If your application runs on Microsoft Windows as well as one or more UNIX/Macintosh platforms, you can create a hybrid bin directory that includes the Windows bin.x86 and bin.x86_64 directories alongside the UNIX/Macintosh bin.platform directories.

     

  3. Any portions of the help directory that might be used by your application. This means that if your application calls the ONLINE_HELP routine to display the IDL online help system, you must include the entire online_help directory. If your application launches an iTool and you want the iTools help to be available, include the idlithelp.xml and itools.xsd files in the help directory as well.
  4.  

  5. The lib/hook directory.
  6.  

  7. If your application uses the IDL_IDLBridge or the Export Bridge technology, the lib/bridges directory.
  8.  

  9. The resource directory. If your application does not display map data, you can delete the resource/maps directory, saving approximately 50 Mbytes.
  10.  

  11. If you wish to specify IDL preference values for your application, you can add a preferences file named idl.pref to each bin/bin.platform subdirectory you include. See Preferences for Virtual Machine Applications for additional information.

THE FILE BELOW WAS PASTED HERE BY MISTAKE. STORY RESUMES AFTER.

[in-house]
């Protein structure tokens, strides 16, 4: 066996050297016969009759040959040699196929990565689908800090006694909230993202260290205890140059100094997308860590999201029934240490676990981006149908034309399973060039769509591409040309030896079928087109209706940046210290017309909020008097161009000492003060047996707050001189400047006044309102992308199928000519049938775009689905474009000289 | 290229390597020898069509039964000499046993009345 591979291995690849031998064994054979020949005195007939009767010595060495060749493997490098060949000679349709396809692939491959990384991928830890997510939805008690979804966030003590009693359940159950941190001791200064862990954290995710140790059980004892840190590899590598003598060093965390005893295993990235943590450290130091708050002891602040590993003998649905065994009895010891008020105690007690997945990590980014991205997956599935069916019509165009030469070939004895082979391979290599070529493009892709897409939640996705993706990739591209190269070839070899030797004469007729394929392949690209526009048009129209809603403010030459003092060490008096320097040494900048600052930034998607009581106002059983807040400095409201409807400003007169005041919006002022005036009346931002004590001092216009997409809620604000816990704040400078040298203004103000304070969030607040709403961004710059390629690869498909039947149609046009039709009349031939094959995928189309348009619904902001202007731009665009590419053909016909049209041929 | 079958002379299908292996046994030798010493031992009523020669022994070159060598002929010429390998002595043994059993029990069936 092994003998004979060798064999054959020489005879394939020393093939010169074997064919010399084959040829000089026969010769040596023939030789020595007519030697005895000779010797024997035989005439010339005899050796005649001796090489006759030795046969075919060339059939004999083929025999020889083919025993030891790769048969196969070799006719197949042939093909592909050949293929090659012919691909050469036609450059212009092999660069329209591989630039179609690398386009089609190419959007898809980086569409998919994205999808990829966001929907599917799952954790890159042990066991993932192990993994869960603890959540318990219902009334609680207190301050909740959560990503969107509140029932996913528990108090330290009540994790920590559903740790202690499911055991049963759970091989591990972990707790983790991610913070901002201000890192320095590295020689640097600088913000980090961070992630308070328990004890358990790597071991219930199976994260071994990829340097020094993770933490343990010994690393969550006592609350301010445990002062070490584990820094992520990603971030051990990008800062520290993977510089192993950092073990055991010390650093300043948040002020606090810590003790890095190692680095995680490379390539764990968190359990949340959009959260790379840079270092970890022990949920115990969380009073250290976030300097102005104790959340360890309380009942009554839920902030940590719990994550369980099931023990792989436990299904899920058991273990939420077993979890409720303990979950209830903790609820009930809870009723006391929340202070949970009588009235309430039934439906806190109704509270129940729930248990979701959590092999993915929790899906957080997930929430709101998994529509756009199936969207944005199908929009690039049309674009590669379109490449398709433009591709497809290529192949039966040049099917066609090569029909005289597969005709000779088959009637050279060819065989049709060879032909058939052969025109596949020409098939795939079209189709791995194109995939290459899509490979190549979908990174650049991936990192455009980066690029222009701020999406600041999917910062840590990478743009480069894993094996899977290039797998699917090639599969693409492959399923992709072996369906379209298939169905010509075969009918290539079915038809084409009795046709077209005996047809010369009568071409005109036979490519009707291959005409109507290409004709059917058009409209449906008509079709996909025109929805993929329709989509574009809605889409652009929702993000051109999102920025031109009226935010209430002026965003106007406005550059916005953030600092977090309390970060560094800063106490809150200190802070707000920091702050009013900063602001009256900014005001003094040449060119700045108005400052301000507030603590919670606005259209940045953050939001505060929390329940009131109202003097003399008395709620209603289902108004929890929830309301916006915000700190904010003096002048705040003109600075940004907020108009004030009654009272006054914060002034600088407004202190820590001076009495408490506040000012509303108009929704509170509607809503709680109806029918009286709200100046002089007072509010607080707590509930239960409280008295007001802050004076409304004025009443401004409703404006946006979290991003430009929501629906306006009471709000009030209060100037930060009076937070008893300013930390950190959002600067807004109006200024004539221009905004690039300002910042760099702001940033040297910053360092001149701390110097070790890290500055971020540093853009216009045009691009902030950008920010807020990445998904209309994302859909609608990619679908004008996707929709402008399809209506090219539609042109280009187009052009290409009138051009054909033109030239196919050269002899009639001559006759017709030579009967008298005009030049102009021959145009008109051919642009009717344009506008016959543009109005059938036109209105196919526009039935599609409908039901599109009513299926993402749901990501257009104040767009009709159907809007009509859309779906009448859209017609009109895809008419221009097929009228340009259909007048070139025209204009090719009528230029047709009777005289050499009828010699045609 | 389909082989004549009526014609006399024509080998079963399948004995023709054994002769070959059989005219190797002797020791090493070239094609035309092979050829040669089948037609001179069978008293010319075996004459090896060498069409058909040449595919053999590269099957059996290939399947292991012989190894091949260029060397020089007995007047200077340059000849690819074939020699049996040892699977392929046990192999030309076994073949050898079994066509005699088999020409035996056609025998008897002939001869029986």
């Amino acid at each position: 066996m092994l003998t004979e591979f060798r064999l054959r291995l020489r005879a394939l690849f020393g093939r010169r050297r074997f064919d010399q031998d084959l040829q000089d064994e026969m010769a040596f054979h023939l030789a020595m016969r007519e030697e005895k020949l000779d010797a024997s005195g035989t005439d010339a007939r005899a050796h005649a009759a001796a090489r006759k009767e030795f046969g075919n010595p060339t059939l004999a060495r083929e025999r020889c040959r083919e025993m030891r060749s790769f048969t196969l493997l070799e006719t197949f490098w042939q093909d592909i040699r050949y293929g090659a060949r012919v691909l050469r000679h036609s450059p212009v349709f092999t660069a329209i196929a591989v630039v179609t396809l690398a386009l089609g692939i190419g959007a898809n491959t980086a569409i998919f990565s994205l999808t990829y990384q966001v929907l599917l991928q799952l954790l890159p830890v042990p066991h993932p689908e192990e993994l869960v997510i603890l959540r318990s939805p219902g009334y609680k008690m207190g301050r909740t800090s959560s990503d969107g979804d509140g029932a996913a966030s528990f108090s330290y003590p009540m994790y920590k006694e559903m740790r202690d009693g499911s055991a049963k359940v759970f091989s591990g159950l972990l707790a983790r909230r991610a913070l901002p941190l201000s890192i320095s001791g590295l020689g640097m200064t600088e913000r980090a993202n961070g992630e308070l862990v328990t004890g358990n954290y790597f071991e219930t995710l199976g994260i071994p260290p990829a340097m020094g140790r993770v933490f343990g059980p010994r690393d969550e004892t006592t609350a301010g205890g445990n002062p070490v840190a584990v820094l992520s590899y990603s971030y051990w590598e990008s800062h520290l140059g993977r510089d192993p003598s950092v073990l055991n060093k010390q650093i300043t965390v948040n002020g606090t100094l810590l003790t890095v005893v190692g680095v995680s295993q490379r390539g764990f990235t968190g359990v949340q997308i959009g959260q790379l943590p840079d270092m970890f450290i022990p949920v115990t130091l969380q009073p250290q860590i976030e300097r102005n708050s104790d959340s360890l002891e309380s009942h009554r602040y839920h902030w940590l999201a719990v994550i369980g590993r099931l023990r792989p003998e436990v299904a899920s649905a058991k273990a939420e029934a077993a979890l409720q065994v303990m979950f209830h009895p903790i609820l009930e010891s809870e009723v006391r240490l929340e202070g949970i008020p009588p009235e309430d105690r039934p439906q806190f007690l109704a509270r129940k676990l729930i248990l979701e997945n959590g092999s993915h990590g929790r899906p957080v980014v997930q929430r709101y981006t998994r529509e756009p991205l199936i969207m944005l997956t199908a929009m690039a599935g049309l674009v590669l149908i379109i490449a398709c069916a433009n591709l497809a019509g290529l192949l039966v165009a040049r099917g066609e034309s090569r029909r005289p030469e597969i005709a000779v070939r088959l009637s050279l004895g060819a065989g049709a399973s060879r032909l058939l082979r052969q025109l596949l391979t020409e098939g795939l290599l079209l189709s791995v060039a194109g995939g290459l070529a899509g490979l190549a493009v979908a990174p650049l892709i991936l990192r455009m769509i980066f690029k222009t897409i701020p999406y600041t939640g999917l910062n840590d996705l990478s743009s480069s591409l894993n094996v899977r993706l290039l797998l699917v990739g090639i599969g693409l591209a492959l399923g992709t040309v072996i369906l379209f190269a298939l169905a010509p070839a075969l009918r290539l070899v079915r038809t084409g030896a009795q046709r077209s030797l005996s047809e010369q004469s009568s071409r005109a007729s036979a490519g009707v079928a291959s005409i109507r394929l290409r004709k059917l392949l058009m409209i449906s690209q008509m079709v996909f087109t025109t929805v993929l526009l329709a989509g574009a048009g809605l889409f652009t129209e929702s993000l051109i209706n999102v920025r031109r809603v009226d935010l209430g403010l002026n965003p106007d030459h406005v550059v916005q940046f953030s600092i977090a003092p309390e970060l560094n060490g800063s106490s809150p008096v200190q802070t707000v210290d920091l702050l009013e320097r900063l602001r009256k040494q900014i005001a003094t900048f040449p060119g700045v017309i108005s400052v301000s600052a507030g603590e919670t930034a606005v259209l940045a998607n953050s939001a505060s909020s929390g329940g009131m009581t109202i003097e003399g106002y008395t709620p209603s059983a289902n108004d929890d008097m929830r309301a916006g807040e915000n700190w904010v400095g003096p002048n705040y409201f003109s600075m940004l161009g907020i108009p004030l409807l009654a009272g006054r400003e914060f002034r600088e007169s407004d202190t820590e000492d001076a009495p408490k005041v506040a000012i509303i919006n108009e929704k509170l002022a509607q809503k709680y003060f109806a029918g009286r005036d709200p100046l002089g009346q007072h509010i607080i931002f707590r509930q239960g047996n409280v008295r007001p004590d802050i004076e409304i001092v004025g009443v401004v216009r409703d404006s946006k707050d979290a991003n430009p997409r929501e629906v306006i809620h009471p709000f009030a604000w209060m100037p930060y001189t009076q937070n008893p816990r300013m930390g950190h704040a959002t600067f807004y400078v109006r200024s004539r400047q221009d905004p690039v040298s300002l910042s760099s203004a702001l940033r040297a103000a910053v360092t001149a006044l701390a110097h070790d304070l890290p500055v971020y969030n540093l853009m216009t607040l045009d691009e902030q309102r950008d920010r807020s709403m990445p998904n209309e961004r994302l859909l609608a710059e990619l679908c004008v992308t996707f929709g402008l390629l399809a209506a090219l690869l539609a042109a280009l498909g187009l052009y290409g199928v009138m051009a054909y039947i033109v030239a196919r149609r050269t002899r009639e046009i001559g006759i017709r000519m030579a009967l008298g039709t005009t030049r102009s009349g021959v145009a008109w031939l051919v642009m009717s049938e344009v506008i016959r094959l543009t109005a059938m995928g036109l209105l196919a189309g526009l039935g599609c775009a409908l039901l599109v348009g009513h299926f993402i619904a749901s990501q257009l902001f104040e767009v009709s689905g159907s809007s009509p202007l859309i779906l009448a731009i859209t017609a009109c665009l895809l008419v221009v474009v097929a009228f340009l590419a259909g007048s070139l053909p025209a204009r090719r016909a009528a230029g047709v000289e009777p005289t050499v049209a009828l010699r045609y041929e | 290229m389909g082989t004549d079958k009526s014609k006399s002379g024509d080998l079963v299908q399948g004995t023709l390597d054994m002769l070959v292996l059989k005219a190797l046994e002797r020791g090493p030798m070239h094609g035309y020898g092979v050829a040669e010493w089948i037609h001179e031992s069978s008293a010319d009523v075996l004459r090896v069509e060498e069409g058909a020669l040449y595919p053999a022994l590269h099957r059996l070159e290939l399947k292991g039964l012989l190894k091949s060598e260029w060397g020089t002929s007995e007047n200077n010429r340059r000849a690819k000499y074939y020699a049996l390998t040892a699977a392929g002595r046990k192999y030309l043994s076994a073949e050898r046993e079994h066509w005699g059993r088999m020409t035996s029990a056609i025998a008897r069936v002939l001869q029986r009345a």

Create an Application Directory

Create a separate directory in your CD-ROM image directory to contain the files that make up your Virtual Machine application. Your application directory can have any structure required for your application.

Create Application Launch Scripts

Create scripts to launch your Virtual Machine application for each supported platform, placing them in your CD-ROM image directory. The process of creating launch scripts is described below.

Completed Application Hierarchy

Your finished CD-ROM directory hierarchy will look something like the following:

cdrom_root  
  one or more application launch scripts  
  idlxx directory  
    bin directory  
      bin.platform1 directory  
      bin.platform2 directory  
    help directory  
    lib directory  
      hook directory  
      bridges directory  
    resource directory  
  my_application directory  
    my_application.sav  
    other files?  
    application_resource directory or directories